Just got round to reading the 65 page outline (dread to think how long the final version will be) of the 2012 World Development Report on ‘Gender Equality and Development’. Kudos to the Bank, as ever, for putting such documents online as part of the report writing process – how many NGOs ever consider doing that? (see here for a rather successful example of us trying to do this).
As always with these World Bank flagships, it’s fascinating both for what’s in there and for what’s missing.
The report will emphasize four main messages:
1. During the last quarter century, sustained growth in many countries has been particularly effective in reducing disparities on some dimensions of gender equality (e.g. girls’ education and fertility decline – though that’s not entirely an issue of gender equality….). And, the pace of change in these outcomes has been much faster in today’s developing countries than it has historically been in high-income countries.
2. However, economic growth—even at a pace more rapid and sustained—will not by itself be enough to bring about improvements across all dimensions of gender equality. Growth alone won’t close the remaining gender gaps; poor women are missing out on the benefits of growth and constraints other than income (access to land, social norms, political voice) will continue to generate inequality even in high income societies
3. The costs to countries of maintaining gender inequality are likely to have become even larger in the globalized world of the 21st Century. At the same time, globalization offers opportunities for more rapid changes in norms and beliefs concerning gender equality. The Bank sees a ‘growign global consensus on the importance of gender equality’.
4. There is an important role for policies targeted towards reducing the most costly gender disparities that are not responsive to growth, and closing the most egregious gender gaps has become more urgent now than it was two or three decades ago.
Nothing too earth shattering in that, but it does matter (a lot) that the Bank is devoting such a high profile publication to the issue – previous WDRs such as the 2008 one on agriculture have played a big part in shifting the wider development debate (though others have sunk without trace), and it is to be hoped that this one has similar impact.
So what’s good, bad and/or missing?
Good: as always, the Bank has assembled a colossal literature review – dozens of great killer facts and examples that we will all be mining in the years ahead. However, the outline does little to address the weakness of some of the really big ‘stylised facts’, some of them highly questionable or just plain wrong like the ‘70% of the world’s poor are women’ stat. An alarming number of the big stats on land use, access to services etc that are routinely trotted out come from studies that are 20 years old or more. Let’s hope the final version updates these or gives us some new ones.
The report also avoids the trap of equating ‘gender’ with ‘women’, acknowledging that men lag women on an increasing number of issues like tertiary education, health (obesity, alcoholism) or life expectancy.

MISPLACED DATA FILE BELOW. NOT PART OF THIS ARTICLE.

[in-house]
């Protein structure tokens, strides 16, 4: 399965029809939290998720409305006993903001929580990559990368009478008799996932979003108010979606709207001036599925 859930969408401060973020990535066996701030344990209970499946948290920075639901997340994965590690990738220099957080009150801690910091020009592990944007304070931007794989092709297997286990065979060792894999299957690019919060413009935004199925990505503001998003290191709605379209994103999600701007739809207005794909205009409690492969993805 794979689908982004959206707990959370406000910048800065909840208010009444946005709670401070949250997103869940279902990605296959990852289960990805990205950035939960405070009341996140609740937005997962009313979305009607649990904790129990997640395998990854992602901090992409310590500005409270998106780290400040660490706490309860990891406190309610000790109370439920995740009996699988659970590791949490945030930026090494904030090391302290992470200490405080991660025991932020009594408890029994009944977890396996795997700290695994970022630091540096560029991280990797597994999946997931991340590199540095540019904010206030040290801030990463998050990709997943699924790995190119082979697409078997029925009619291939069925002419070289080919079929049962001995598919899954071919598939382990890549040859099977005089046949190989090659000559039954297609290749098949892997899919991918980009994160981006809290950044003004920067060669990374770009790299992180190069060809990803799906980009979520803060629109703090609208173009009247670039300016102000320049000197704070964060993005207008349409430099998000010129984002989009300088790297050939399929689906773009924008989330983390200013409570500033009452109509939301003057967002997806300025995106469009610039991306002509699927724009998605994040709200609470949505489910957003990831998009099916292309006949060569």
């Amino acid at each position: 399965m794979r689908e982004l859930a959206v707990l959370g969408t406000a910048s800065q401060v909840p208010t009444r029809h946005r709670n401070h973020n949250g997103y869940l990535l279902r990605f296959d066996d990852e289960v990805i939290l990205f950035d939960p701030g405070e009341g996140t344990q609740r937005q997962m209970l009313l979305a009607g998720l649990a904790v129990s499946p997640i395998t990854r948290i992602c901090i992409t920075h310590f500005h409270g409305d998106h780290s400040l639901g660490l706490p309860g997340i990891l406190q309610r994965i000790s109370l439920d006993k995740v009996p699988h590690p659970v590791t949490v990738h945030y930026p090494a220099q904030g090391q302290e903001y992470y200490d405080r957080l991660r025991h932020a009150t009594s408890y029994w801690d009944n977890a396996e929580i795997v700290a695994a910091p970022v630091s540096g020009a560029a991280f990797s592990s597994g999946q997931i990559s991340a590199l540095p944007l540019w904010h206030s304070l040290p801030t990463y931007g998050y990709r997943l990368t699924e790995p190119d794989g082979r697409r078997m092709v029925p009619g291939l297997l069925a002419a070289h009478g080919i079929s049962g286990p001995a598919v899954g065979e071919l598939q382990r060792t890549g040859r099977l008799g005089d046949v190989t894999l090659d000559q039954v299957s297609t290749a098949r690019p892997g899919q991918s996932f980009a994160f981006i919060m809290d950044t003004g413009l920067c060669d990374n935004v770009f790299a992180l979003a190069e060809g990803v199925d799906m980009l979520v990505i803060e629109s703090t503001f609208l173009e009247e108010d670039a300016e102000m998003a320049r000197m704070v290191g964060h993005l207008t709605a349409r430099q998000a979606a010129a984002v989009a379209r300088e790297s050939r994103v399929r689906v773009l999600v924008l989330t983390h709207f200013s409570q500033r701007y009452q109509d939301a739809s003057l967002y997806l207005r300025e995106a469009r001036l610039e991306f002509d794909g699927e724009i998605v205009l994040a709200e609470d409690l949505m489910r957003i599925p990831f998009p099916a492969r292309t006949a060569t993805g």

Bad/Missing: Although the draft’s conceptual framework breaks up the drivers of change into formal institutions such as governments, informal institutions (such as social norms and network) and markets, its implicit change model is based on the interaction between governments, policies, academic evidence and individual voters. The institutions bit is pretty impoverished, with precious little signs of any collective actors located between households and the state, such as churches, media, civil society or even the women’s movement. The draft has a telling sentence where it defines society as ‘the sum of individuals and households’. Oh dear.
Perhaps predictably, given who the report is trying to influence, gender equality (and development more broadly) is understood, discussed, calculated etc. largely in terms of economic growth and economic calculations (whether of household, their members and other institutions).
Because of this privileging of the economic, the critical role in society of reproduction – still so undervalued – and the reality that women continue to play the primary reproductive role, gets lost or downplayed. If we go down the road of the narrow contribution to ‘production’ in the ‘economy’, we are likely to further undervalue the major contribution of women in reproduction. We also further the pressure on women to have to contribute in the recognised ‘production’ part of the ‘economy’ (if they are to have recognition and respect) while they also have to continue playing the primary role in reproduction – more stress for women, less value of their role = problem. This argument of course should not undermine the absolute right of women to have the same opportunities for participation in production when they choose to.
The outline is far too dismissive of ‘wellbeing’ and other new economics – even a perfunctory trawl of the gender issues in major Bank exercises like Voices of the Poor would have identified issues of shame, humiliation and fear as just as important to women’s lived experience of poverty as income measures.
It appears blind to the gendered impact of technologies, whether old and new.
Some of these holes can still be filled with decent case studies, so if you are engaged on these issues, make sure to send them over to the WDR team.
[Thanks to Ines Smyth and other Oxfam gender gurus for their input to this post]